Oil and Overproduction

Mark Jones markjones011 at tiscali.co.uk
Tue Jan 14 06:11:56 MST 2003

Domhnall wrote:
>  I was very
> uncomfortable with Mark’s apparent outright dismissal of
> alternative forms
> of energy. If he could forward me details I would be very
> interested – I am
> about to start work on a paper on Energy and would be keen to obtain any
> such information. Louis Proyect also was very harsh in relation to
> hydroelectricity – something which supplies a large proportion of Irish
> electricity at present.

This is a huge topic but it has been covered a lot in fora like the energy
resources discussion list
and a zillion other places, including right here and the A-List (check the
archives). I don't dismiss alternatives, since they will one day make the
difference between life and death, but I say that any discussion of the
alternatives must begin with a working model of a human society using 90%
less energy than it does today. Otherwise the discussion is just vacuous.
No-one has yet managed to make a single windmill or solar panel using energy
from renewable, i.e. non-fossil sources. This is the problem in a nutshell.
How do you sustain in existence a large, ramified,densely-ntworked, highly
capitalised, highly entropic, massively energy using, science and technology
when you no longer have the energy? Unless you can answer this question then
you have no right to assume that the science and technology will even exist
which will help you develop 'alternatives'. People rarely address this
question. That is because they are in denial about what is happening: the
collapse of capitalism's energy-base, which means the collapse of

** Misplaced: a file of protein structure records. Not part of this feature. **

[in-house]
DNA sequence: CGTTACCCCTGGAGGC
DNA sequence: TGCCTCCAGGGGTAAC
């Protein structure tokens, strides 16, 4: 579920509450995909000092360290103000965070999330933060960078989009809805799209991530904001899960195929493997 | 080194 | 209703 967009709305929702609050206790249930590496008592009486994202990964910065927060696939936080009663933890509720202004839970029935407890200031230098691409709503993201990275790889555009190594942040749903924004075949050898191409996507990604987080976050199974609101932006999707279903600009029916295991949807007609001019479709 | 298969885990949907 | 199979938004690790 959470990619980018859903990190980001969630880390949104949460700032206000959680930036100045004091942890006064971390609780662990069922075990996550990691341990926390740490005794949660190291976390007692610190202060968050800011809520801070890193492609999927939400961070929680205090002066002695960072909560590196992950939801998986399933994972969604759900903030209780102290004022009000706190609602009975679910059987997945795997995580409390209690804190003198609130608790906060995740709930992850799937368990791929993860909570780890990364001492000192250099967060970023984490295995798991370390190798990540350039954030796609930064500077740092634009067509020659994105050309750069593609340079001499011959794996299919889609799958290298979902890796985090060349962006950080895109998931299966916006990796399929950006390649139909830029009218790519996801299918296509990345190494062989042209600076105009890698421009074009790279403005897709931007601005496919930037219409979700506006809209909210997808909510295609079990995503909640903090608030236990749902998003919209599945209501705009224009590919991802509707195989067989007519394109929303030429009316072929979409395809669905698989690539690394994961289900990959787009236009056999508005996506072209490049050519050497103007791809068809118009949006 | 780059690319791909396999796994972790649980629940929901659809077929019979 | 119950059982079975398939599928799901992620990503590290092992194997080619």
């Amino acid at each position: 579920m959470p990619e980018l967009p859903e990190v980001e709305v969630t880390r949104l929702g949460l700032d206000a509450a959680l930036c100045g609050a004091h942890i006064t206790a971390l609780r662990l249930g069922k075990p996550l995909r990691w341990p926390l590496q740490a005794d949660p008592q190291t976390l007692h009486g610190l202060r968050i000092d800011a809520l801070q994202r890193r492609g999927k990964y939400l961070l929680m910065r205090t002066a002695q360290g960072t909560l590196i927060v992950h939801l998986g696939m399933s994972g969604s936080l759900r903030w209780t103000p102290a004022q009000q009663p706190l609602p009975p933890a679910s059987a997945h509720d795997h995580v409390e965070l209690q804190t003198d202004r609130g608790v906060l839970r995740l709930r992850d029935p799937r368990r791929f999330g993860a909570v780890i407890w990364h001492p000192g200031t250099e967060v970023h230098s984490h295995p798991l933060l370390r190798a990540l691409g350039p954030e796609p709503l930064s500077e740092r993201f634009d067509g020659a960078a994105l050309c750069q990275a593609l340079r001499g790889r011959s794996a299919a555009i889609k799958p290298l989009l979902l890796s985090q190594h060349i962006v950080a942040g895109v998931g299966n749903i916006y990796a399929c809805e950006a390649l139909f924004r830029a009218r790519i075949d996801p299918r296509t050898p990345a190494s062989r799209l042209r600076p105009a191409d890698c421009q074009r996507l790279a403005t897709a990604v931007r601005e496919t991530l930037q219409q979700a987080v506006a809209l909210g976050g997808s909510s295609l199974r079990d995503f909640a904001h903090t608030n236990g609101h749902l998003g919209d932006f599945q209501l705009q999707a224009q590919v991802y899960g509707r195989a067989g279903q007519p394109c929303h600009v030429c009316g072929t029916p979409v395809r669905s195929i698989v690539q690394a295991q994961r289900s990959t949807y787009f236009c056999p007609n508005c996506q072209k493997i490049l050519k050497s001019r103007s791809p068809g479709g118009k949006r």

capitalism; and instead of following thru the logic, there is a tendency to
indulge wishful thinking about 'alternatives'.
> I also would be critical of the exclusion of any consideration of Natural
> Gas from an attempt at a worldwide analysis – and what about
> coal? Natural
> Gas is becoming much more significant to European consumers as it is much
> more available and relatively untapped. The possibilities of
> hydrogen-powered automobiles were ignored – okay so it costs
> about 6 times
> more just now – but that will come down dramatically with improvements in
> technology. Things do not have to be that bad, not necessarily anyway.

Natural gas will run out very quickly and already is in the USA and in
western Europe. Britain is about to become a major gas importer again. Coal
will case to energetically extractable within 50 years, i.e. any form of
energy-mining itself requires an energy-investment. The key thing here is
the Energy Return on Energy Invested (EROI). As oil extraction has got more
difficult, the EROI has declined. At a certain point there will be less
energy in a barrel of oil, or ton of coal, than the energy required to
extract and process it. That is the point at which the Oil Era will have
ended forever. It will happen in this century. Hydrogen btw is not a source
of energy, it is only a carrier of energy. Releasing free H2 from water
requires more energy input than is contained in the H2 thus released. Where
will this energy come from? No-one among the hydrogen-hypers is ever able to
answer this simple question. Conclusion: hydrogen will never happen as an
alternative to petroleum.
> I was very surprised by Mark’s linkage of oil production shortages in the
> USSR with the fall of 1991 – something I haven’t came across
> before. Perhaps
> he can point me to some details?

I've written a load of stuff on this, it's all in the archives.

> One point which I was surprised no-one raised was the alleged
> ability of the
> US to use all external supplies of oil up while conserving the
> bulk of that
> on their own territory. Is this true?

No, it's not true at all. US oil production has been in steep decline and
the US now has to import 60% of its oil requirements THAT is already enough
to explain everything that is going on in the world right now.

Mark Jones

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